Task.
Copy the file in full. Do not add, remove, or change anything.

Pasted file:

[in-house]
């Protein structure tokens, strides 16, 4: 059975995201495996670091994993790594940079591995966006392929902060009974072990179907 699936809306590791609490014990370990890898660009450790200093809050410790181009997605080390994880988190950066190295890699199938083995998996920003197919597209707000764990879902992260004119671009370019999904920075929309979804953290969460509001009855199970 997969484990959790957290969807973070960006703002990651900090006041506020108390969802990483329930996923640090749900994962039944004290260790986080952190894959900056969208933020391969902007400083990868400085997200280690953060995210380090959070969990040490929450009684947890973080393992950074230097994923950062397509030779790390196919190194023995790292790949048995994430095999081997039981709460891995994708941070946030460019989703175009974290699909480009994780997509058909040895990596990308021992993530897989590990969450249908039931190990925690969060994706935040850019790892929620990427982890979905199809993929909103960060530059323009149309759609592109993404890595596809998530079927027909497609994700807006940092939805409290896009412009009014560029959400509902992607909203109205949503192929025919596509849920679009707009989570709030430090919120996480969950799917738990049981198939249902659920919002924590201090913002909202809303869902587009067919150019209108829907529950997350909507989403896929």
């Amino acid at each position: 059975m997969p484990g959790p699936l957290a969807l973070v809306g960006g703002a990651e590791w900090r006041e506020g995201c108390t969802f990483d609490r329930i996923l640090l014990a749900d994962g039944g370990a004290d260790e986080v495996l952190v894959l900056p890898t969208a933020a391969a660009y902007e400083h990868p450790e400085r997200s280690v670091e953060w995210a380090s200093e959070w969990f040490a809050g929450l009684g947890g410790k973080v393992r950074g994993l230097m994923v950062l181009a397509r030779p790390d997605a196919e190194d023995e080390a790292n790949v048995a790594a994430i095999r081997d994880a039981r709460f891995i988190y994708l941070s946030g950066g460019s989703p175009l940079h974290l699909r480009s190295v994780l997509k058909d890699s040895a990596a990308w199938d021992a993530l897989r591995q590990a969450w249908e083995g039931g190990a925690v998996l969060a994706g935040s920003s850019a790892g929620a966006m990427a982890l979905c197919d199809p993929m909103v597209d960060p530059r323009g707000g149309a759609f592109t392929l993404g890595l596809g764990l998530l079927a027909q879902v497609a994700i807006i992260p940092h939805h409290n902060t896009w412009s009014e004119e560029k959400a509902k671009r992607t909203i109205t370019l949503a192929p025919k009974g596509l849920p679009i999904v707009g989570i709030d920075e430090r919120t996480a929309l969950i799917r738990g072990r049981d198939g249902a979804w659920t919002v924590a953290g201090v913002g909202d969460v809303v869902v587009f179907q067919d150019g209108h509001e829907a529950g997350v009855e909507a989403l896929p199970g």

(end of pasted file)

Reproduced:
[in-house]
């Protein structure tokens, strides 16, 4: 059975995201495996670091994993790594940079591995966006392929902060009974072990179907 699936809306590791609490014990370990890898660009450790200093809050410790181009997605080390994880988190950066190295890699199938083995998996920003197919597209707000764990879902992260004119671009370019999904920075929309979804953290969460509001009855199970 997969484990959790957290969807973070960006703002990651900090006041506020108390969802990483329930996923640090749900994962039944004290260790986080952190894959900056969208933020391969902007400083990868400085997200280690953060995210380090959070969990040490929450009684947890973080393992950074230097994923950062397509030779790390196919190194023995790292790949048995994430095999081997039981709460891995994708941070946030460019989703175009974290699909480009994780997509058909040895990596990308021992993530897989590990969450249908039931190990925690969060994706935040850019790892929620990427982890979905199809993929909103960060530059323009149309759609592109993404890595596809998530079927027909497609994700807006940092939805409290896009412009009014560029959400509902992607909203109205949503192929025919596509849920679009707009989570709030430090919120996480969950799917738990049981198939249902659920919002924590201090913002909202809303869902587009067919150019209108829907529950997350909507989403896929």
């Amino acid at each position: 059975m997969p484990g959790p699936l957290a969807l973070v809306g960006g703002a990651e590791w900090r006041e506020g995201c108390t969802f990483d609490r329930i996923l640090l014990a749900d994962g039944g370990a004290d260790e986080v495996l952190v894959l900056p890898t969208a933020a391969a660009y902007e400083h990868p450790e400085r997200s280690v670091e953060w995210a380090s200093e959070w969990f040490a809050g929450l009684g947890g410790k973080v393992r950074g994993l230097m994923v950062l181009a397509r030779p790390d997605a196919e190194d023995e080390a790292n790949v048995a790594a994430i095999r081997d994880a039981r709460f891995i988190y994708l941070s946030g950066g460019s989703p175009l940079h974290l699909r480009s190295v994780l997509k058909d890699s040895a990596a990308w199938d021992a993530l897989r591995q590990a969450w249908e083995g039931g190990a925690v998996l969060a994706g935040s920003s850019a790892g929620a966006m990427a982890l979905c197919d199809p993929m909103v597209d960060p530059r323009g707000g149309a759609f592109t392929l993404g890595l596809g764990l998530l079927a027909q879902v497609a994700i807006i992260p940092h939805h409290n902060t896009w412009s009014e004119e560029k959400a509902k671009r992607t909203i109205t370019l949503a192929p025919k009974g596509l849920p679009i999904v707009g989570i709030d920075e430090r919120t996480a929309l969950i799917r738990g072990r049981d198939g249902a979804w659920t919002v924590a953290g201090v913002g909202d969460v809303v869902v587009f179907q067919d150019g209108h509001e829907a529950g997350v009855e909507a989403l896929p199970g």